• Mouth-Watering Meats Lean meats and fatty fish are phosphorus-rich foods that help strengthen tooth enamel.
  • Wonderful Water – Water helps wash away bacteria and neutralize acids in the mouth, further protecting against decay. 

The Danger of Sugar & Carbs

Two of the types of foods that increase the chance for decay are sugary sweets and carbohydrate-rich foods. Sugars feed mouth bacteria which increases the presence of acid. This acid wears away tooth enamel, bacteria settle in, and cavities develop. Carbs are similar even though they aren’t sweet. When carbs are digested, they break down into simple sugars. These sugars also feed bacteria, increase acids as a result, and can damage enamel.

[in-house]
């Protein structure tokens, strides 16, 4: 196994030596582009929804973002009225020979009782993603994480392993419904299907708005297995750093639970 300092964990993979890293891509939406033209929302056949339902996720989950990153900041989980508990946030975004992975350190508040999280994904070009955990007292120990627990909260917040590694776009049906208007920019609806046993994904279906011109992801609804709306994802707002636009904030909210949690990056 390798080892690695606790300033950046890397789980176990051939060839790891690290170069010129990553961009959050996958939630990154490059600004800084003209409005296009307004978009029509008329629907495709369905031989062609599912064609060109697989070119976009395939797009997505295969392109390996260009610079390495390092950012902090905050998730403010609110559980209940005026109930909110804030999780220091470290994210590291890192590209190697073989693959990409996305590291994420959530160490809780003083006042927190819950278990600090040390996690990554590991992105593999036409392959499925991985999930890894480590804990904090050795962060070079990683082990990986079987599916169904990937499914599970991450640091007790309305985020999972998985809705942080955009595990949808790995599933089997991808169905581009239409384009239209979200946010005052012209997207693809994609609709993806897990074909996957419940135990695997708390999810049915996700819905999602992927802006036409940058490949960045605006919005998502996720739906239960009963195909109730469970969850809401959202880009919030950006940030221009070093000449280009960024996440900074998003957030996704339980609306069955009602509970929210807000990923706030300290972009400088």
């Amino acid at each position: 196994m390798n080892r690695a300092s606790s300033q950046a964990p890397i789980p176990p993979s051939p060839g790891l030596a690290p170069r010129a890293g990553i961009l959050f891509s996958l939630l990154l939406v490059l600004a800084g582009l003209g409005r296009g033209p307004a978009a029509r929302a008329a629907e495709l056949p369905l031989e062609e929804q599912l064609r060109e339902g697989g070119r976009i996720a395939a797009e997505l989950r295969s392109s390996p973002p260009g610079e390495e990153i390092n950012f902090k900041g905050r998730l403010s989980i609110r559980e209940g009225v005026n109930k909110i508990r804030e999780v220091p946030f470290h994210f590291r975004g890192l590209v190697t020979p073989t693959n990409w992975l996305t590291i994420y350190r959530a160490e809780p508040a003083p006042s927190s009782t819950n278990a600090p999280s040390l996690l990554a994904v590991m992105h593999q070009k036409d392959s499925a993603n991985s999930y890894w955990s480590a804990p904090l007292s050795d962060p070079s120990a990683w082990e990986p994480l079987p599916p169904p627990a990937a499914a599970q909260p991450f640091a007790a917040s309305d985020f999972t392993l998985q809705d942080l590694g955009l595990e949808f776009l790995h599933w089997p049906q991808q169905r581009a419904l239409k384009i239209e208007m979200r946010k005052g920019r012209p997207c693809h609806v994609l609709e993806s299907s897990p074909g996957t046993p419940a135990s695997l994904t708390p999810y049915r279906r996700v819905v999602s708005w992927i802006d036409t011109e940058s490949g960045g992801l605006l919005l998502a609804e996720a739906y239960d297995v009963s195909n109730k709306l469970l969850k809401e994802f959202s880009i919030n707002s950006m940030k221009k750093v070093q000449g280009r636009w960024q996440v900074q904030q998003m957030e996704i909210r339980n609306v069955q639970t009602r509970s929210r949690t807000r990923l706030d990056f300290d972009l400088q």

Fueling your body with the foods it needs to function properly can protect you against developing some health concerns such as heart disease. Eating a well-balanced diet can also protect your teeth against decay. So when you’re shopping for snacks for planning family meals, stick to nutritious, body-friendly, and smile-friendly options.